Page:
Bringing the Lie to Life: What Your First Two Pages Can Tell You
I was once running a workshop at the Boulder Writing Studio when a student handed me a list. It had been compiled by a man named Gordon Mennenga, of Coe College, and had been passed around after the University of Iowa Writing Festival in Iowa City, until it ended up in my hands, here in Colorado. Unlike most such lists we see passed around writers circles, it was not a list of must-read books, and it was not a list of common mistakes writers should avoid, and, as much as most of us may have wanted it to be, it was not a list of Glengary-like leads on agents and editors. It was a list of particular details found in the first two pages of published novels.
bodily fluid—sweat, tears, urine
reference to sex or to death
something sinful or painful
a physical feature
a personality trait
mention of nature
anything with a brand name
city, state, or street
Now, take a moment to study the first two pages of a few of your favorite books. How many particular details from the above list do you find in its first two pages? Likely, you find most. Particulars build context, and context is essential and all-powerful because it fills in the gaps for your reader without boring exposition. Vanessa Redgrave once said of acting—an art I argue shares much with writing—“If you don’t understand the social-economic realities of the character—their education, how they were raised financially, and what they did to get an education or not—you can’t understand the character.” In other words, if you don't understand the particular details of your characters, their actions, and their world... Well, it's not an option. And the most efficient way to convey this understanding to your reader is through your choice of particular details. You decide. Does the character arrive driving an El Camino, or a Saab?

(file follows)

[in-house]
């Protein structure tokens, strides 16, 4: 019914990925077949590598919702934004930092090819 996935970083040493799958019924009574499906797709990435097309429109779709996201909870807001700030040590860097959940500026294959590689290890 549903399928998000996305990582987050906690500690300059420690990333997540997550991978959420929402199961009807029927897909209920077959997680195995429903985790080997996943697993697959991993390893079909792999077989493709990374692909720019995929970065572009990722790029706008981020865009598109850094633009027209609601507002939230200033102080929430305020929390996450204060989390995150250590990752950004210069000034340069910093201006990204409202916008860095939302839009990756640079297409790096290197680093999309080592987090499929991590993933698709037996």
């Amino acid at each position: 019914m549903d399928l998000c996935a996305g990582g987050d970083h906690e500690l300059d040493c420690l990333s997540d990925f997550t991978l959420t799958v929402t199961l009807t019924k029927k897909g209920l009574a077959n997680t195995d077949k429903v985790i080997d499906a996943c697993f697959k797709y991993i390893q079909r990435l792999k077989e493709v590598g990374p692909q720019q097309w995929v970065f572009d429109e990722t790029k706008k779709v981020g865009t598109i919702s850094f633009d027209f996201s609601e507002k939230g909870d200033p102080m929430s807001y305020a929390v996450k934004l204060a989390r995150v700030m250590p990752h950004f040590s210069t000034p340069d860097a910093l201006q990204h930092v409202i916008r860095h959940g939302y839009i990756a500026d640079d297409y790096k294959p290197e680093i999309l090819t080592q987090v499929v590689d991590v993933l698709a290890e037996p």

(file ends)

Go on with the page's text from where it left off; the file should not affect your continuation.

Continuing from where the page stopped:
As Francine Prose says in Reading Like A Writer:
Details are what persuade us that someone is telling the truth—a fact that every liar knows instinctively and too well. Bad liars pile on the facts and figures, the corroborating evidence, the improbable digressions ending in blind alleys, while good or (at least better) liars know that it’s the single priceless detail that jumps out of the story and tells us to take it easy, we can quit our dreary adult jobs of playing judge and jury and again become as trusting children, hearing the gospel of grown-up knowledge without a single care or doubt.
The kinds of well-chosen details Francine Prose refers to can enhance all aspects of the writing of fiction, from characterization, to dramatic action, to description of setting, in ways that fill out context rather than pile up like compost.
To see particularity at work in characterization, we’ll start with an altered excerpt from James Baldwin’s Giovanni’s Room, an excerpt from which I’ve stripped away a few particular details. A typical first draft might read this way:
I can see her, elegant and glittering, surrounded by light. Drinking and laughing. Watching the party.
Is it awful? Maybe not. But it lacks life. And why? Notice what’s missing from the first version when you compare it to the following:
I can see her, very elegant, tense, and glittering, surrounded by the light which fills the salon of the ocean liner, drinking rather too fast, and laughing, and watching the men.
- We no longer have “tense” in contradiction with “elegant”. She’s a flat character because, well, don’t “elegant” and “glittering” do similar things?
- The light no longer “fills the salon of the ocean liner”. This is a particularity that does so much with so little. It characterizes both the speaker and the woman, implying social class and lifestyle. In addition, the light belongs to something, fills something, acts on something—the salon of the ocean-liner. Not simply an ambient light, it works to paint a larger picture.